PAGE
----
Google has reached a settlement with the U.S. Department of Labor (DOL) to compensate more than 5,500 current employees and job applicants in a discrimination case, TIME Magazine reports.
The recipients of these funds include female software engineers who are underpaid compared to their male counterparts as well as female and Asian applicants due to “hiring rate differences that disadvantaged female and Asian applicants for software engineering positions at Google’s locations in San Francisco and Sunnyvale, and in Kirkland.”
The DOL’s investigation began when it first discovered “pay disparities affecting female employees in software engineering positions at its facilities in Mountain View, and in Seattle and Kirkland, Washington” during a routine compliance evaluation. It covered the period of time from September 1, 2014 to August 31, 2017 according to TechCrunch.
“We believe everyone should be paid based upon the work they do, not who they are, and invest heavily to make our hiring and compensation processes fair and unbiased,” a Google spokesperson said in a statement to The Verge. “We’re pleased to have resolved this matter related to allegations from the 2014-2017 audits and remain committed to diversity and equity and to supporting our people in a way that allows them to do their best work.”
The company will pay $1,353,052 in back pay and interest to 2,565 female employees ($527.50 per employee) and $1,232,000 in back pay and interest to 1,757 female and 1,219 Asian applicants ($413.98 per employee). A second prong of the settlement requires Google to set aside a $1,250,000 cash reserve for pay-equity adjustments for the next five years.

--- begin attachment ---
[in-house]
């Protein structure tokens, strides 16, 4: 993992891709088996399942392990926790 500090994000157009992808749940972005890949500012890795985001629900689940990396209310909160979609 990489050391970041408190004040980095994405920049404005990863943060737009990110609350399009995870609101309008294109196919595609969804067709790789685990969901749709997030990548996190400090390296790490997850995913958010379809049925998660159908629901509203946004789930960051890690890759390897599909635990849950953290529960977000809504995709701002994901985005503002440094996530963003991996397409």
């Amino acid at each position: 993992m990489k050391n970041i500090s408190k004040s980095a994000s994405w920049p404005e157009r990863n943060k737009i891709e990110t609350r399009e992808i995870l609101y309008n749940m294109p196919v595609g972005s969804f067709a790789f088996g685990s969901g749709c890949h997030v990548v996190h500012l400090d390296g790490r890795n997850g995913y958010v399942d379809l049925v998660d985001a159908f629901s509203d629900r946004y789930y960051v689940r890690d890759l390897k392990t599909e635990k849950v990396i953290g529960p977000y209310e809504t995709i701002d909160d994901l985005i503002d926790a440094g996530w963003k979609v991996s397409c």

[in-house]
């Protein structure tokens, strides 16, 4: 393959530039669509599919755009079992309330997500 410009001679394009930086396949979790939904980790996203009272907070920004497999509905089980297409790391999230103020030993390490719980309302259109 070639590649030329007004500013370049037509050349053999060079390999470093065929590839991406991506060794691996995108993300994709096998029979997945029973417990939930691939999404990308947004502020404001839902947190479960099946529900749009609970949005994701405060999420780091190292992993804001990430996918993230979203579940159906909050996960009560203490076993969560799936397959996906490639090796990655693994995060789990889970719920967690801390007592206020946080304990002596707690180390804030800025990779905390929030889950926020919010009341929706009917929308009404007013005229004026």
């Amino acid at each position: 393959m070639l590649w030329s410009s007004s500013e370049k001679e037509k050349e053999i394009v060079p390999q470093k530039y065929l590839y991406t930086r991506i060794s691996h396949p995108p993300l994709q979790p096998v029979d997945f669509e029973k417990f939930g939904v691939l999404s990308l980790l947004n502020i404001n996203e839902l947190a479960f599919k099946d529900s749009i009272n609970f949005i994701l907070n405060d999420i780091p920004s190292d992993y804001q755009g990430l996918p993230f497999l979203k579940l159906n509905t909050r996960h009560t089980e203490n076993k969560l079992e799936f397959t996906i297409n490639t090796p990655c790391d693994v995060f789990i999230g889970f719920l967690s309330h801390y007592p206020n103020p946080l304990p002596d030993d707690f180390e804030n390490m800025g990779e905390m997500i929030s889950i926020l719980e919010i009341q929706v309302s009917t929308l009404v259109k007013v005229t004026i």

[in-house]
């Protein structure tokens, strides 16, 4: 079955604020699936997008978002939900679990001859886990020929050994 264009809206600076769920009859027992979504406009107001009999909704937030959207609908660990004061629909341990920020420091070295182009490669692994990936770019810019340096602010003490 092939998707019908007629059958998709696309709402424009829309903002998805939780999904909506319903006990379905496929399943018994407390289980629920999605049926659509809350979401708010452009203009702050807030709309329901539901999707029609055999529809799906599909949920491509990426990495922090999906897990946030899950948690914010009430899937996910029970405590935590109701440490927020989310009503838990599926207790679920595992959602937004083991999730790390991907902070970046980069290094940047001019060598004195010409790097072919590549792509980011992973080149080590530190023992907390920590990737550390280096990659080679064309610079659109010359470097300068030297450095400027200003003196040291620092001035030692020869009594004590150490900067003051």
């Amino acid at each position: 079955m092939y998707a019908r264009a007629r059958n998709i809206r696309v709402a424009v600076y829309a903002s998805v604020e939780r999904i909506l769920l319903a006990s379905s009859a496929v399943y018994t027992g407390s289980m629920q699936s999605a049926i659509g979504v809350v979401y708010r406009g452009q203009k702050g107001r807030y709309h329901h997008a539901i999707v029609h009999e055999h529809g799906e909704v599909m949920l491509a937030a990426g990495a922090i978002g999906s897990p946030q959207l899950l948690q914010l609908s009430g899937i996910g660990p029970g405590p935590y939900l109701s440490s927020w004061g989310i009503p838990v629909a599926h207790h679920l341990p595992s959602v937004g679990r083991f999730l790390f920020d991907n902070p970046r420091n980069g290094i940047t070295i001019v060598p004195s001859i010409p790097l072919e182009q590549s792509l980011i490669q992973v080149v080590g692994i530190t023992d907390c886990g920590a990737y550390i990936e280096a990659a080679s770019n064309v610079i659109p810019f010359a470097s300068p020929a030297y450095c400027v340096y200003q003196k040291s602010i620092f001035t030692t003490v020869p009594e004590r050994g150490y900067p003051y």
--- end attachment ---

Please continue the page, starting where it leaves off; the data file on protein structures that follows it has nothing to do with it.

The total cost of the settlement to Google is $3,835,052 — an insignificant amount to a company whose parent company, Alphabet, reported a total revenue of $41.2 billion in the first fiscal quarter of 2020 alone.
This settlement comes after years of slowly building conflict between employees and management at Google. Women of color at Google have found it especially difficult to navigate their workplaces, regularly facing both sexism and racism during work, according to The Guardian.
In 2018, thousands of employees staged walkouts in cities around the world, protesting Google’s payment of millions of dollars in exit packages to male executives accused of sexual harassment of employees, The New York Times reports. In 2020, Alphabet paid a $310 million settlement in a consolidation of shareholder suits regarding these exit packages.
Conflicts came to a head last month, when hundreds of Google employees formed a union—Alphabet Workers Union (AWU)—which rarely happens in the tech industry, especially Silicon Valley. This unionization indicates the growing unrest among tech employees.
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